Fort Jackson Covenant
Fort Jackson leaders sign the Army Covenant as Fort Jackson's Families of the Year look on. From left are: Command Sgt. Maj. Lewis Kellam, garrison command sergeant major; Col. Lillian Dixon, garrison commander; Command Sgt. Maj. Brian Carlson, Fort Jackson command sergeant major; and Brig. Gen. James H. Schwitters, Fort Jackson commanding general.

WASHINGTON, (Army News Service, Nov. 23, 2007) - From Camp Zama, Japan, to Fort Leavenworth, Kan., leaders at installations across the Army signed Family Covenants in November, with the remaining posts scheduled for signing ceremonies throughout December.

The Army Family Covenant represents a $1.4 billion commitment to improve the quality of life for Army Families. It formally recognizes the sacrifices made on the home front while the Army is at war and pledges to standardize funding for existing Family programs and services. The covenant also seeks to increase the accessibility and quality of health care, improve Soldier and Family housing, ensure excellence in schools, youth services and child care, and expand education and employment opportunities for Family members.

Secretary of the Army Pete Geren and Chief of Staff of the Army Gen. George W. Casey Jr. signed the official Army Family Covenant Oct. 17 at Fort Knox, Ky. Army installations worldwide have been following with there own covenant signings.

During the covenant signing at Camp Zama, Japan Nov. 2, Maj. Gen. Elbert N. Perkins, commanding general of I Corps (Forward) / U.S. Army Japan, said: "The health of our all-volunteer force is dependant on the health of our all-volunteer Family.

"The Army recognizes that our Families were the most stretched and stressed part of our Army," Maj. Gen. Perkins said. "More than half of the Army's Soldiers are married and there are over 700,000 Army children. This covenant and many other programs to come are the beginning of the Army's pledge to our Families so that they know they are supported and that the Army cares for them."

Some of the programs initiated for Camp Zama Families include discounted local tours; free bowling; improved Soldier and Family housing; enhanced television viewing selections; DSL Internet service; and several facility upgrades.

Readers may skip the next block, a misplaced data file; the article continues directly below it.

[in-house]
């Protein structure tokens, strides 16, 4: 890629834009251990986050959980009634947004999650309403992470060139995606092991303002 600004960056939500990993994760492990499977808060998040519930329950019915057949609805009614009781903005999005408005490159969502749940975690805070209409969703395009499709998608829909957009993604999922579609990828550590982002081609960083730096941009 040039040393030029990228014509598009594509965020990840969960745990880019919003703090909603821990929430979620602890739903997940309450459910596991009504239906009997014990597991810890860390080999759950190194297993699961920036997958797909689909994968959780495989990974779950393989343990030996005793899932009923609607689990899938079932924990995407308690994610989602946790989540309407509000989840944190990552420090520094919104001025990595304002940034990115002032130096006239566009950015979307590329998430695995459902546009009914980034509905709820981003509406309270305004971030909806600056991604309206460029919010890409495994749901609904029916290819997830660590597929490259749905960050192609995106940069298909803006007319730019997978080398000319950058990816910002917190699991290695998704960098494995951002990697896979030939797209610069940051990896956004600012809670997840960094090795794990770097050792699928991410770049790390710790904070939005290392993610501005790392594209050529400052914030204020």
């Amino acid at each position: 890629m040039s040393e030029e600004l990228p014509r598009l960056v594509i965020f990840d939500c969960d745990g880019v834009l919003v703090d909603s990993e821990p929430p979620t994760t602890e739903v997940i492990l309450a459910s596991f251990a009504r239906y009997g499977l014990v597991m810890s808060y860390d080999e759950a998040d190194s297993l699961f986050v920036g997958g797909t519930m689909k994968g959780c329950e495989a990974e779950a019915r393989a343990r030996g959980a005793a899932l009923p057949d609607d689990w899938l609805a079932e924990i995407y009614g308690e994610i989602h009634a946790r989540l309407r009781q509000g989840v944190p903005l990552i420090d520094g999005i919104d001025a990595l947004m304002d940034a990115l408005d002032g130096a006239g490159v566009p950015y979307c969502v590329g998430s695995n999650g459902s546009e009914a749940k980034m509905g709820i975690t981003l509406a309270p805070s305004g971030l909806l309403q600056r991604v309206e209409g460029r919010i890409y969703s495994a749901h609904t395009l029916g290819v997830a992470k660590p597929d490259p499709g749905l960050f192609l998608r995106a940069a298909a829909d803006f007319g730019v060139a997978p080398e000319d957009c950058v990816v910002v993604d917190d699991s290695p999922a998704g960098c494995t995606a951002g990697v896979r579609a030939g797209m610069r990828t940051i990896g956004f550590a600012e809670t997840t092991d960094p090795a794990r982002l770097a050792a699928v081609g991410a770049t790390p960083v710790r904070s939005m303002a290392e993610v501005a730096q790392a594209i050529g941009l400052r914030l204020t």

A Family Covenant signing ceremony in Brunssum, Netherlands, Nov. 6, included Army leaders from U.S. Army Garrison Benelux, USAG Schinnen, USAG Brussels and ChiAfA..vres Garrison. Quality-of-life improvements throughout the local military community will include the addition of two permanent child development centers that will accommodate an additional 200 child spaces - one in USAG Schinnen, another at USAG Brussels - and the construction of a new commissary and Army Lodge at ChiAfA..vres Air Base.

Tobyhanna Army Depot leaders signed their Army Family Covenant Nov. 8. Construction of a new child development center and renovations to the commissary and Post Exchange are some improvements that will take place under this program.

At Warner Barracks in Bamberg, Germany, Army leaders signed a Family Covenant Nov. 8. As part of the recent post improvements, the child development center received 35 additional spaces and approximately 1,800 Soldiers received renovated barracks rooms. The old gym is also undergoing renovations to become a state-of-the-art youth workout center, which will feature a climbing wall among many other amenities. Additionally, the Army and Air Force Exchange Service committed $2 million to upgrade every exchange operation on Warner Barracks.

In the last two to three years, the Army has privatized and improved almost 80,000 homes on 36 installations and opened 40 new childcare centers, with another 22 on the way. The Army also recently spent $50 million to hire new healthcare providers for Soldiers and their Families, and is working with lawmakers to help Army spouses gain priority for civil service jobs. There are also family readiness support assistants at the battalion level.

(Audra Calloway writes for Army News Service.)

Page last updated Fri November 23rd, 2007 at 12:58